The makers of an advanced fetal monitor, Raydiant Oximetry Inc., won the $10,000 first prize in the 17th annual UC Davis Big Bang! Business Competition on Thursday (May 25).
The goal of the company is to reduce medically unnecessary C-sections, which can create health complications for millions of babies and mothers each year and increase health care costs. The team’s innovation is an oximeter that measures both oxygen saturation and heart rate for mother and baby.
Neil Ray, an anesthesiologist at the UC Davis Medical Center and Raydiant’s chief medical officer, said participating in the Big Bang! — including “learning from the experts about how to start a business, evaluate the market, listen to customers and deliver a successful presentation” — was invaluable. Raydiant will use the prize money for additional product development, starting with more human and animal clinical trials.
A team of seven undergraduates and recent alumni from UC Davis, UC Berkeley and UC Merced, making up Chromatiscope, won the $5,000 second prize.
Chromatiscope aims to boost students’ scientific literacy by combining four specialized laboratory devices for spectrometry, colorimetry, microscopy and fluorimetry into a single, easy-to-use device that costs just $40 to $70 instead of the usual thousands of dollars. The result: More students can afford the experiences necessary to excel in STEM (science, technology, engineering and mathematics).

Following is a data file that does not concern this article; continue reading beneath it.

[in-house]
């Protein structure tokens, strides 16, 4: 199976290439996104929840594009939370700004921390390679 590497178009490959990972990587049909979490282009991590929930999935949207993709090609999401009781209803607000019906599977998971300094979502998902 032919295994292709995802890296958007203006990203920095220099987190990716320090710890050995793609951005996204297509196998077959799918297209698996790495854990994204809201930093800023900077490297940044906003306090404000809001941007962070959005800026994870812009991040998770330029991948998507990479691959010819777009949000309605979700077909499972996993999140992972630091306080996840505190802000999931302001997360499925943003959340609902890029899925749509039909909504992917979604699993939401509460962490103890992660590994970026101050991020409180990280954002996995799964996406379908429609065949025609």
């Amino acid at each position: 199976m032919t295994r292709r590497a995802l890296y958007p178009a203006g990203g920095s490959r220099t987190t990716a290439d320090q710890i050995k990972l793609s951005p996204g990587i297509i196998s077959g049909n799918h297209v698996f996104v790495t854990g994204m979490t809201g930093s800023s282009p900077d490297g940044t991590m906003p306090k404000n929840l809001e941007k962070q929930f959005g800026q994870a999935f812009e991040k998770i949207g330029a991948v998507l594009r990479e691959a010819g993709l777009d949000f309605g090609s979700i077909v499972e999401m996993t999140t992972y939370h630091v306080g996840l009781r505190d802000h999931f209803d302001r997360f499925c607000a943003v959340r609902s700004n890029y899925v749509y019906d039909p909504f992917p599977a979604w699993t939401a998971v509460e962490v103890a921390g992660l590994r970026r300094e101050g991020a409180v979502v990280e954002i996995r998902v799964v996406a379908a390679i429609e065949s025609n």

The People’s Choice Award, given to the team by vote of the audience at the ceremony, was AthleticOutlook, a web-based platform that connects high school and college athletes with NCAA-experienced coaches.
About $40,000 in cash additionally was awarded to top concepts addressing biomedical innovation, global poverty alleviation, and innovation in food and agriculture — all leading research areas at UC Davis. Thursday’s event judged a field that was narrowed from 70 entries.
Other prizes include:
- Two teams — FloraPulse and ReNew Foods — split the Gowan Co. and AGR Challenge Award, each receiving $5,000. The award recognizes ventures that demonstrate excellent promise to do “more with less” with water, fertilizer, pesticides/herbicides and other food/agriculture resources.
- Oomni Inc. received the $4,000 Biomedical Innovation Award, sponsored by the UC Davis Office of Research, School of Medicine, School of Veterinary Medicine and College of Engineering.
- WISRAN received the $3,000 Innovation in Food and Agriculture Award, sponsored by the UC Davis World Food Center. The startup identifies operation logistics inefficiencies in real time for growers to capture profits.
- The Berkeley-based Reach 1600 Foundation received the $3,000 Global Poverty Alleviation Award presented by the UC Davis Blum Center for Developing Economies. Reach 1600 has developed a free, adaptive SAT prep program for students from underserved communities that the foundation’s marketing director, Rosie Fan, describes as one solution in “the fight for equal access to resources for higher education.”
The Big Bang! provides workshops, mentorship, financing guidance and networking opportunities to accelerate commercialization and advance the startup process. Organized and run by the Mike and Renee Child Institute for Innovation and Entrepreneurship at UC Davis, it is open to the university’s students, faculty, researchers and staff as well as to the general public.
Marianne Skoczek, UC Davis Institute for Innovation and Entrepreneurship, cell 415-425-0878, firstname.lastname@example.org
Karen Nikos-Rose, UC Davis News and Media Relations, 530-219-5472, email@example.com